“The IDC report projects that the number of Canadians opting for traditional television services like cable and satellite will drop by about half a million to 11.3 million subscribers by 2019. The marketing research company also estimates revenue from those same services will decline by 7.8 per cent over the next five years to $8.3 billion.”
“The Internet has had an explosive and largely positive impact on film culture. The average film lover can read good critics from around the world for free, draw on more academic resources than ever and simply see more films than ever before. They can argue, engage, question and inform each other in film forums and keep up on the latest discoveries from festivals around the world.”
The Globe and Mail (Canada) Published:07.25.15
After a two-year hiatus, the erstwhile Center City Opera has re-emerged with a new name (that doesn’t include the word opera) and mission, a four-shows-in-18-days summer festival format, a new home (the Prince
MusicTheater, itself recently brought back from the dead), a world premiere, two local premieres, and the musical version of Heathers.
Philadelphia Inquirer Published:07.28.15
“Awadagin Pratt, who was dismissed by executive director and CEO Mark Ernster on July 8, will continue in the role of artistic director. The competition also announced on Wednesday that Ernster resigned from his position on July 20. Board chair Jack Rouse, who had resigned on July 8, returned as chairman on July 26.”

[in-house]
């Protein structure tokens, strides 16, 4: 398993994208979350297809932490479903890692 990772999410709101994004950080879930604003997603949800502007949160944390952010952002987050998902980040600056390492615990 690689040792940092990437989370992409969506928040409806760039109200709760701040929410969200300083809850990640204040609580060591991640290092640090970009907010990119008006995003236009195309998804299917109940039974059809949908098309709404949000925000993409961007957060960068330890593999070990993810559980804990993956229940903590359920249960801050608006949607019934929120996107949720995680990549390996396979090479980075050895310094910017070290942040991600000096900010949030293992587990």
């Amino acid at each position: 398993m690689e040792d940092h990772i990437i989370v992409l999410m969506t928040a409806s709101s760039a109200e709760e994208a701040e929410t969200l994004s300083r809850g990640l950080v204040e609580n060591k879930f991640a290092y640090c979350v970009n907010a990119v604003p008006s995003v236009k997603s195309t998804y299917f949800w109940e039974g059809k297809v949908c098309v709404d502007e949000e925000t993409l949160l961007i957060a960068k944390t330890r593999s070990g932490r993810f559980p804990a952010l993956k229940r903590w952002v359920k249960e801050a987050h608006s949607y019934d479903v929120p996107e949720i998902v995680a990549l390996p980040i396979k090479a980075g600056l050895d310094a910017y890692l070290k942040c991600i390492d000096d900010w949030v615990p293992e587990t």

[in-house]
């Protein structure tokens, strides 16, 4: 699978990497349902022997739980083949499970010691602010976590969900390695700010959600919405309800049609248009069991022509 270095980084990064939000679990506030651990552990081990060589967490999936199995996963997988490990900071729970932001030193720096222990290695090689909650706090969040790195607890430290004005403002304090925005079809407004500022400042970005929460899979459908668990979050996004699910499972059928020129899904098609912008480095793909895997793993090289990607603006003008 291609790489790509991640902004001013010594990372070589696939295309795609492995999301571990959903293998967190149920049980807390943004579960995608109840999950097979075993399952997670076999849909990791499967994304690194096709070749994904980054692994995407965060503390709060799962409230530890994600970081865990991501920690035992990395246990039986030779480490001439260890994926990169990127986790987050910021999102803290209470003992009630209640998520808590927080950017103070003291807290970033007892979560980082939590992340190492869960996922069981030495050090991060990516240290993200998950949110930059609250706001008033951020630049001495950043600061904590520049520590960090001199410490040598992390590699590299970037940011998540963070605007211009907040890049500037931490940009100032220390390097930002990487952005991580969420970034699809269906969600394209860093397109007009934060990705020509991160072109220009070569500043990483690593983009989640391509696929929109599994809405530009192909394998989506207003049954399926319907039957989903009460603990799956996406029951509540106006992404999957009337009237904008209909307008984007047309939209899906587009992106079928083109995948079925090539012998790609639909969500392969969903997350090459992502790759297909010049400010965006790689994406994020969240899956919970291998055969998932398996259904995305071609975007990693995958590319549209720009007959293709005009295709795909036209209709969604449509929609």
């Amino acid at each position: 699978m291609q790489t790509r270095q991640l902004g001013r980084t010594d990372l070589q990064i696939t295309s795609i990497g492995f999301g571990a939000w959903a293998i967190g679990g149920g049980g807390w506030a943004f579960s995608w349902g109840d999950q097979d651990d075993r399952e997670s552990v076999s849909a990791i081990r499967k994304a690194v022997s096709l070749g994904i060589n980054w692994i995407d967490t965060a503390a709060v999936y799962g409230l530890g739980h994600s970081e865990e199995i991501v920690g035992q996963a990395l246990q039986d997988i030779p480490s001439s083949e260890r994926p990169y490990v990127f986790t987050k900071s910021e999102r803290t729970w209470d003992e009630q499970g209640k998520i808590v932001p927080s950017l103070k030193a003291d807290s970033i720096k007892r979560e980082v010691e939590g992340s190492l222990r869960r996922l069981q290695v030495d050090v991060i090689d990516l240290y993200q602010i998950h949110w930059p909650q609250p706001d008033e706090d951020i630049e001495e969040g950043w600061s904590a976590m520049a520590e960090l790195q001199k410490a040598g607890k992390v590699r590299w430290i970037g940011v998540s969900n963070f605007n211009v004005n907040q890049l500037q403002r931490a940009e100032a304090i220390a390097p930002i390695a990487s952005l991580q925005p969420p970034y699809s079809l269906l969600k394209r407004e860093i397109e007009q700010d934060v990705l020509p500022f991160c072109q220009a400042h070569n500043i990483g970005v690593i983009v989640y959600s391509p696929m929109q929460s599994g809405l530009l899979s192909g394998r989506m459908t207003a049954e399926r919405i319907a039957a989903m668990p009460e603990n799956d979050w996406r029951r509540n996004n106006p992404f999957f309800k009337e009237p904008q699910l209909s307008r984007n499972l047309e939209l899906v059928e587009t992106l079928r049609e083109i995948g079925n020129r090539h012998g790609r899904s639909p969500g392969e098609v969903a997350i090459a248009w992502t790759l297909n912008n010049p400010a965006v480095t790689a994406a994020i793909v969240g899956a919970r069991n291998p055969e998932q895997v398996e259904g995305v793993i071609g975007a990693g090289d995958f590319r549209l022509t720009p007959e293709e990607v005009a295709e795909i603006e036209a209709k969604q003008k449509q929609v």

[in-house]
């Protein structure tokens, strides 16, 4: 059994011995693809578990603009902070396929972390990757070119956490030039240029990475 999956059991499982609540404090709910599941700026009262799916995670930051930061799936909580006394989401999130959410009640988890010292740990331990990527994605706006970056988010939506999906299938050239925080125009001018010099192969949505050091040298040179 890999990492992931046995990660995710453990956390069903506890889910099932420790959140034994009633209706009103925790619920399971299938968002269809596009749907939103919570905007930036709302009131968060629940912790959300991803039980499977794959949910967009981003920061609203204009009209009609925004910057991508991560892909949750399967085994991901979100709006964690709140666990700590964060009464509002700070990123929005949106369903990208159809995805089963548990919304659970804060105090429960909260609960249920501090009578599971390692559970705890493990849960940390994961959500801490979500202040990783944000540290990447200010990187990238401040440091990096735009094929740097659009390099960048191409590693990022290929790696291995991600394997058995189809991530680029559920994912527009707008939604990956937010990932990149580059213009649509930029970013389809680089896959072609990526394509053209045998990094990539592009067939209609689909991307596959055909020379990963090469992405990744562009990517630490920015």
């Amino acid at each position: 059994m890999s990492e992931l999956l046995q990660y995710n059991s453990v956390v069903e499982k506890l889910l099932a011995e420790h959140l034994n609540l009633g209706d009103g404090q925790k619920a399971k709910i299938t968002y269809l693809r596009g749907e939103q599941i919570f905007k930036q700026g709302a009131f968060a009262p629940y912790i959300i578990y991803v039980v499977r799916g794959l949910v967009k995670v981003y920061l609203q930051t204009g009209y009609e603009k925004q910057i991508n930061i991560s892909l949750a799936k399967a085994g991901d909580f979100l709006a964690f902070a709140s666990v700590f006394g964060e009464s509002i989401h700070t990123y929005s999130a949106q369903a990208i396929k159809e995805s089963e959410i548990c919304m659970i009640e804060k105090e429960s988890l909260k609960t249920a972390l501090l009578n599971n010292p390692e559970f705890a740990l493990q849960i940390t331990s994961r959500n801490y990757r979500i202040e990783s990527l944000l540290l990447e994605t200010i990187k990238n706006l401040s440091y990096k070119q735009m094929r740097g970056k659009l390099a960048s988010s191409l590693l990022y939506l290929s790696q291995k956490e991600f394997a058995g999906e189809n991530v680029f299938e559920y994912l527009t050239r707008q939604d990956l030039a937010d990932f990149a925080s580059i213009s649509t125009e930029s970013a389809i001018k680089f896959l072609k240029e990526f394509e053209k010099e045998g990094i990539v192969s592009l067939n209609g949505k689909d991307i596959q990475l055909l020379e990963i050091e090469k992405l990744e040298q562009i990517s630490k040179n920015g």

Cincinnati Enquirer Published:05.29.15
“I had been working on this graphic idea of a wind-flow diagram. I started to change the volume of the lines — in a kind of random but controlled way — and I thought that this would be a suitable minimalist motif to use on the CD.”
“Jazz musician and computer scientist Kelland Thomas is building an AI program that can learn to play jazz and jam with the best of them, under a DARPA-funded project that aims to improve how we communicate with computers.”
Tech Insider Published:07.27.15
“When the developer Erik Kemp designed the first metadata system for MP3s in 1996, he provided only three options for attaching text to the music. Every audio file could be labeled with only an artist, song name, and album title. Kemp’s system has since been augmented and improved upon, but never replaced.” Robinson Meyer explains why Apple’s music software is such a disaster at handling classical (and other kinds of) music.